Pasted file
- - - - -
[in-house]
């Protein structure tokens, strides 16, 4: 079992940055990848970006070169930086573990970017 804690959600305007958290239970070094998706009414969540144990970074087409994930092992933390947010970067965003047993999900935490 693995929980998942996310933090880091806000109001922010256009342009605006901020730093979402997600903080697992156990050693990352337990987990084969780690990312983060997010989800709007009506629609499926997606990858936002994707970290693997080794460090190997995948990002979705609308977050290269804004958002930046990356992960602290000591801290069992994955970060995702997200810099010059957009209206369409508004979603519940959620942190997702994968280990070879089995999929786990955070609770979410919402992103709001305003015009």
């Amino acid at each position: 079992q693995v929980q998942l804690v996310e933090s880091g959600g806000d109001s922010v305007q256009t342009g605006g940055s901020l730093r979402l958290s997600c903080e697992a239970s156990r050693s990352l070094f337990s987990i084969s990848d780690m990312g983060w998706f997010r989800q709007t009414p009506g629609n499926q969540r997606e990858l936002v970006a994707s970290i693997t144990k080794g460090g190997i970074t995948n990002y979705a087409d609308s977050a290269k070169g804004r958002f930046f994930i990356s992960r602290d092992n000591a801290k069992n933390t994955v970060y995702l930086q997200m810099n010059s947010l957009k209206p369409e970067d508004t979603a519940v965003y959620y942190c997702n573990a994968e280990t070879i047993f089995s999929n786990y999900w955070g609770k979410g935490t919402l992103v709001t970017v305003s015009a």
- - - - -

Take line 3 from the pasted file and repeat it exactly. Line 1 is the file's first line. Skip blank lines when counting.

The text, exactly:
């Amino acid at each position: 079992q693995v929980q998942l804690v996310e933090s880091g959600g806000d109001s922010v305007q256009t342009g605006g940055s901020l730093r979402l958290s997600c903080e697992a239970s156990r050693s990352l070094f337990s987990i084969s990848d780690m990312g983060w998706f997010r989800q709007t009414p009506g629609n499926q969540r997606e990858l936002v970006a994707s970290i693997t144990k080794g460090g190997i970074t995948n990002y979705a087409d609308s977050a290269k070169g804004r958002f930046f994930i990356s992960r602290d092992n000591a801290k069992n933390t994955v970060y995702l930086q997200m810099n010059s947010l957009k209206p369409e970067d508004t979603a519940v965003y959620y942190c997702n573990a994968e280990t070879i047993f089995s999929n786990y999900w955070g609770k979410g935490t919402l992103v709001t970017v305003s015009a």